Frank Byrne who was head of security at the pub said Eileen Flynn was irate and pushing the “Travellers rights angle”. He said these situations were normally sorted out after arranging a meeting to discuss the matter, but he accused Ms Flynn of escalating the incident by live-streaming it on Facebook.

He said his colleague had stopped Helen Grogan and he got the impression she knew why.

However, no-one touched her, he said.

Doorman Sean Wall said Helen Grogan was refused entry because he was aware she had been refused on a previous occasion by another colleague and he recognised her.

He said he did not know she was a member of the Travelling community

The court heard that during their training they learned about discrimination law but in refresher material used by Mr Byrne, the wrong legislation was used.

Judge Michael Coghlan said he had heard evidence of what happened after the refusal when Ms Flynn went into “defensive mode”.

He appreciated that Ms Flynn, through her work, encountered discrimination and he expected she was more sensitive to it.

He said Helen and Melissa Grogan had handled themselves with restraint and should be praised for that.

Assumptions were made on both sides and it had to be looked at in the cold light of day, he said, but that was not the issue, which was whether or not there was an act of discrimination based on ethnicity, of members of the Travelling community.

Dismissing the case, he said he would find it difficult to identify them in terms of a particular group due to their accent.

More on this topic

'Important and trusted member' of organised crime gang jailed for carrying loaded gun'Important and trusted member' of organised crime gang jailed for carrying loaded gun

Judge fines 20 no-show motorists €212k for allegedly dodging M50 tollsJudge fines 20 no-show motorists €212k for allegedly dodging M50 tolls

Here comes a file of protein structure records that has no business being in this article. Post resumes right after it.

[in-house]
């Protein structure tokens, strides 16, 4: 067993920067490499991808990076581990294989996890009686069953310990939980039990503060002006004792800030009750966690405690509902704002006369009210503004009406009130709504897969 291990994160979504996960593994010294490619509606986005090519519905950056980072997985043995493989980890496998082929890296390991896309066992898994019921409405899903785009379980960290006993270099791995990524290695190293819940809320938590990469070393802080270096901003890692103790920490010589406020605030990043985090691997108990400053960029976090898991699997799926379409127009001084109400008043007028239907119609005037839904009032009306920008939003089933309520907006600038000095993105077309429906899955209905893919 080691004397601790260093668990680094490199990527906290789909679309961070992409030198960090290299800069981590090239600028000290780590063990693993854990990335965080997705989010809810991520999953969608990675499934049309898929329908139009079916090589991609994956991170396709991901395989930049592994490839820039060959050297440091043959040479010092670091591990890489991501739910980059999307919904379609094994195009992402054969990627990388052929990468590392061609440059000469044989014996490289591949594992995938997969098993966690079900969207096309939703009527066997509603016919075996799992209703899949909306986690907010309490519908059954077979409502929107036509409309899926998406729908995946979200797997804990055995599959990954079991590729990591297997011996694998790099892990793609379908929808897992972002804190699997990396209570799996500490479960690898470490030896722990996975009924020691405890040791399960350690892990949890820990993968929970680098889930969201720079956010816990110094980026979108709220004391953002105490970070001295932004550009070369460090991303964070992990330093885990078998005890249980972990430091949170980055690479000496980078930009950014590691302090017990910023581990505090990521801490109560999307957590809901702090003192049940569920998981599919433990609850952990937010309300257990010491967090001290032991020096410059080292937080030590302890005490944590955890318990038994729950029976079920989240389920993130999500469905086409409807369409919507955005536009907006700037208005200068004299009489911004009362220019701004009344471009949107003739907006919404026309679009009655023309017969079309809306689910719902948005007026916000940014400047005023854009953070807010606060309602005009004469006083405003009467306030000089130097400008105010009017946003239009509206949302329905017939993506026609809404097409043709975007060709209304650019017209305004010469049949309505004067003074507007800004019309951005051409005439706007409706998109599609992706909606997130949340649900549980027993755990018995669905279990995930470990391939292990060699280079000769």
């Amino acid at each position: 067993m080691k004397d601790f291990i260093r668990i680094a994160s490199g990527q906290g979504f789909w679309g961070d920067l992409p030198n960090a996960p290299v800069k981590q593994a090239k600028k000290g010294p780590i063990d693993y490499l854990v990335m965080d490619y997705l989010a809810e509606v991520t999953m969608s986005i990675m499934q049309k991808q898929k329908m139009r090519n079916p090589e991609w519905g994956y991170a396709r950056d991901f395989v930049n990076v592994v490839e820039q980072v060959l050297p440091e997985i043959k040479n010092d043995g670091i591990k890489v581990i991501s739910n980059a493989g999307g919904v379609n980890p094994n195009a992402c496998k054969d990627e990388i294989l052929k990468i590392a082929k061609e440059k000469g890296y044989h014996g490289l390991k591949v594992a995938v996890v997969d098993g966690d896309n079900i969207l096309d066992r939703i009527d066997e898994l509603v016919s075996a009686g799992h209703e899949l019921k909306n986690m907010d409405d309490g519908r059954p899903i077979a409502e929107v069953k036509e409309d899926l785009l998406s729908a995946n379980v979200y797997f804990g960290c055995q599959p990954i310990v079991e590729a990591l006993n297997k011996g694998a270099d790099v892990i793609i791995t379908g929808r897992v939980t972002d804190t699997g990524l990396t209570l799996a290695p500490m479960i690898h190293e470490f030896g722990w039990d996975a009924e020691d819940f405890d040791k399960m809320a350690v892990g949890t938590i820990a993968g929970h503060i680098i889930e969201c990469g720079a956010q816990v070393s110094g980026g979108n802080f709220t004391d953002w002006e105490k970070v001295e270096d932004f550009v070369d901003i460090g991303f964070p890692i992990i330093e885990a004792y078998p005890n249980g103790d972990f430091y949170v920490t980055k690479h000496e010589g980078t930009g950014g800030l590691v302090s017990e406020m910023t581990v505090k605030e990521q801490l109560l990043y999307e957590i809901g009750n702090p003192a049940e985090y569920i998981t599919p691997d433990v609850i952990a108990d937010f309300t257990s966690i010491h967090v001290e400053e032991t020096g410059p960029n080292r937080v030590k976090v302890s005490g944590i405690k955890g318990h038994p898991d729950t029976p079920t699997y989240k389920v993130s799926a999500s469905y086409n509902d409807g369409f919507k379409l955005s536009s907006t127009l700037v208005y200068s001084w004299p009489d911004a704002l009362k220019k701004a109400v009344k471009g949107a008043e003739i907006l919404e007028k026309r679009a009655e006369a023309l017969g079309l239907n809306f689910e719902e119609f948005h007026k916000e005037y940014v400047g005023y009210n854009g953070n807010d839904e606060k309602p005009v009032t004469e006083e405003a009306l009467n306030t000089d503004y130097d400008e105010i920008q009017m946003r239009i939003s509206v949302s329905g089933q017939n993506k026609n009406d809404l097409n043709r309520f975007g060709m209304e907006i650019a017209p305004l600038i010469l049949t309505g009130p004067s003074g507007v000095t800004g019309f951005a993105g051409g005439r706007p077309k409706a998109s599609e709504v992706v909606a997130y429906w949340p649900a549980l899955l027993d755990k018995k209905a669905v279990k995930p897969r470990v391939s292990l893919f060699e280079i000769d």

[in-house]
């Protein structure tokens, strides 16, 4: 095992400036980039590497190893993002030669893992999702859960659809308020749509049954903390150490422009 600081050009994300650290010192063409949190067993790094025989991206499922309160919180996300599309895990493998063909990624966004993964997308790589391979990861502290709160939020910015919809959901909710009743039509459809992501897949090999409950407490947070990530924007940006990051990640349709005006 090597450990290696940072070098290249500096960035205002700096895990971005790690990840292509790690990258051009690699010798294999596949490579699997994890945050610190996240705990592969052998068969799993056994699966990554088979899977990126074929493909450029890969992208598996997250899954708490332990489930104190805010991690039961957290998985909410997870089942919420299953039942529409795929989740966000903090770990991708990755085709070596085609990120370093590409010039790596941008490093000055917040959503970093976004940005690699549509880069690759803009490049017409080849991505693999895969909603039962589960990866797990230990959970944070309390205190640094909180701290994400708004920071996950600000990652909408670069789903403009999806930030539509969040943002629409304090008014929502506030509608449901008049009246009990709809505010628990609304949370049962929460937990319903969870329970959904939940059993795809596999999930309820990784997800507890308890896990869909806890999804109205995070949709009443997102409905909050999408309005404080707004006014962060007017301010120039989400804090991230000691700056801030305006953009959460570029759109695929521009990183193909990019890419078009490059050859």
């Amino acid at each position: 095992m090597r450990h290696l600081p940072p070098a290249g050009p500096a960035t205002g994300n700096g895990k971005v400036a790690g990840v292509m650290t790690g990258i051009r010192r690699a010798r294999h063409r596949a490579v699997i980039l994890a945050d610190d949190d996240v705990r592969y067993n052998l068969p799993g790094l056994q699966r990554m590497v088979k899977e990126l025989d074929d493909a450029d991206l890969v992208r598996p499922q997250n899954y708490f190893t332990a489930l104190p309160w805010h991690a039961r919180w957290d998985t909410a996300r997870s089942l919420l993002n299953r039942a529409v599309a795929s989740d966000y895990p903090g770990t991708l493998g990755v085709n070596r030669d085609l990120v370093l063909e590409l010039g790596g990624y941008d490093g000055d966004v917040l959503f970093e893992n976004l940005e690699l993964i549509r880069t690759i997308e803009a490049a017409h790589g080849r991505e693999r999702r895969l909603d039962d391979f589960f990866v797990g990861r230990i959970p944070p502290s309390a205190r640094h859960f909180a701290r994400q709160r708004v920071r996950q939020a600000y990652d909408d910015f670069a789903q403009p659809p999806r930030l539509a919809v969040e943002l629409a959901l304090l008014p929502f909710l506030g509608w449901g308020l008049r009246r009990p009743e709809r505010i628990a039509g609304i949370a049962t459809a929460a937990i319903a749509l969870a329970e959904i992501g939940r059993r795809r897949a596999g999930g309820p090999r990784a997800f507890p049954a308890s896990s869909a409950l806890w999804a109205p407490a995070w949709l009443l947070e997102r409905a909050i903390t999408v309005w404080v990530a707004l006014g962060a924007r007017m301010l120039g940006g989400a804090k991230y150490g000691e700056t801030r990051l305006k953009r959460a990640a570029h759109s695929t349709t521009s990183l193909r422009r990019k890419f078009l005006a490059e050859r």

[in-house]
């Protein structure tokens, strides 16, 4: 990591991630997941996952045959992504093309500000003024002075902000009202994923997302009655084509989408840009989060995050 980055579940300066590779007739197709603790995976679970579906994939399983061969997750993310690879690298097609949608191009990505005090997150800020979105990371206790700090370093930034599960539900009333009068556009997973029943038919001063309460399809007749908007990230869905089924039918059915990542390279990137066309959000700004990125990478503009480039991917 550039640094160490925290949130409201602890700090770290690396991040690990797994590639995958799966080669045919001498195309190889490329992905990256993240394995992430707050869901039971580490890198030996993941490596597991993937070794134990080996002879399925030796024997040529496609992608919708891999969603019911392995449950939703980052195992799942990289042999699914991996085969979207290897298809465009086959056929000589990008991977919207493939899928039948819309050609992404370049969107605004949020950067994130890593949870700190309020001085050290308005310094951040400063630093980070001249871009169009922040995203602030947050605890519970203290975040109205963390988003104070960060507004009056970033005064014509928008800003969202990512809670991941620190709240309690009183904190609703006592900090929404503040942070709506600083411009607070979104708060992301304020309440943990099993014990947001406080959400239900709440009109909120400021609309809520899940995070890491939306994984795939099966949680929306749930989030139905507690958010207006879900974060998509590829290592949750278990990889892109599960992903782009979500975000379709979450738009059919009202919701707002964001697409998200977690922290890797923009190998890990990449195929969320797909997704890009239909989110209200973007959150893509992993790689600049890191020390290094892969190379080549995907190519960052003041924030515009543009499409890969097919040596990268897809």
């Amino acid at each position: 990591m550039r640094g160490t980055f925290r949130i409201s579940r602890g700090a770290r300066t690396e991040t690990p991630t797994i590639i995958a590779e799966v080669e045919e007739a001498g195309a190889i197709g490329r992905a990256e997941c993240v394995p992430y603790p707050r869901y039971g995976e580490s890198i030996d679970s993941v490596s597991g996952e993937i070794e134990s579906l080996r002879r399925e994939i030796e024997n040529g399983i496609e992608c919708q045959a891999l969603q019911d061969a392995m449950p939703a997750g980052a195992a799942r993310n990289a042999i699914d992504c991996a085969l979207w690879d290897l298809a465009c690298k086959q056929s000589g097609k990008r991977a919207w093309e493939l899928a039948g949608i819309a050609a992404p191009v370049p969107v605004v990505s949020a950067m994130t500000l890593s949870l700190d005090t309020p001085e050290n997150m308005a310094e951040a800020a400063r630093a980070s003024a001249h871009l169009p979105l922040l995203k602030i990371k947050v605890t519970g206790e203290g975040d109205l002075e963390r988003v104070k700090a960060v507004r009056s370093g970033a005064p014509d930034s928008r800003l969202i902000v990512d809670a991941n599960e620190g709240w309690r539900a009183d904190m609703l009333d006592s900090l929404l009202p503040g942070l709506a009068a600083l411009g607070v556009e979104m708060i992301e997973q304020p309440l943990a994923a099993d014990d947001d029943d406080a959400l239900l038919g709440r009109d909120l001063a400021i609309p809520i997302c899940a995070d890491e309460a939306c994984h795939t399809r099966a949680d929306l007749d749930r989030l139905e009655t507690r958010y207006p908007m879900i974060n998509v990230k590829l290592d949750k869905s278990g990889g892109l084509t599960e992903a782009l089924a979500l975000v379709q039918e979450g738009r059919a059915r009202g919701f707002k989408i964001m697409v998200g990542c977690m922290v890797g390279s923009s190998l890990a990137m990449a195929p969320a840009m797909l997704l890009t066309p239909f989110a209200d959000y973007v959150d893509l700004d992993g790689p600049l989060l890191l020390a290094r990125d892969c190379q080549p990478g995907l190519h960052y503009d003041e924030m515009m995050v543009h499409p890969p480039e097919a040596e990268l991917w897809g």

Woman who stabbed boyfriend to death tells court fight was 'probably over something stupid'Woman who stabbed boyfriend to death tells court fight was 'probably over something stupid'

Nurse who 'plundered' €2,520 from disabled woman's account struck off registerNurse who 'plundered' €2,520 from disabled woman's account struck off register

More in this Section

Children 'need their dad back' says wife of Cork man facing deportation from US Children 'need their dad back' says wife of Cork man facing deportation from US

New study to give voice to 'hidden group' affected by child sexual abuseNew study to give voice to 'hidden group' affected by child sexual abuse

Katherine Zappone to discuss importance of children's rights at UN forumKatherine Zappone to discuss importance of children's rights at UN forum

Concern that 100 permanent consultant psychiatric jobs remain unfilledConcern that 100 permanent consultant psychiatric jobs remain unfilled


Lifestyle

2FM DJ Ciara King in conversation with Hilary Fennell.How Ciara King made the adjustment from late night radio to weekend mornings

Newsflash: Crunches aren’t the best exercises for starting work on your six-pack. Liz Connor sources top tips for getting a toned tum for summer.5 ways to get better abs – according to Lucy Mecklenburgh’s personal trainer Cecilia Harris

Ella Walker speaks to chefs about the working environments they’ve experienced, and why traditional kitchen behaviours are now thoroughly outdated.We talk to real chefs about ‘shouty’ kitchen culture – and how it’s got to change

Picky eaters could be a thing of the past with this hack.Food writer Jack Monroe has the most genius way of getting her son to eat (almost) everything

More From The Irish Examiner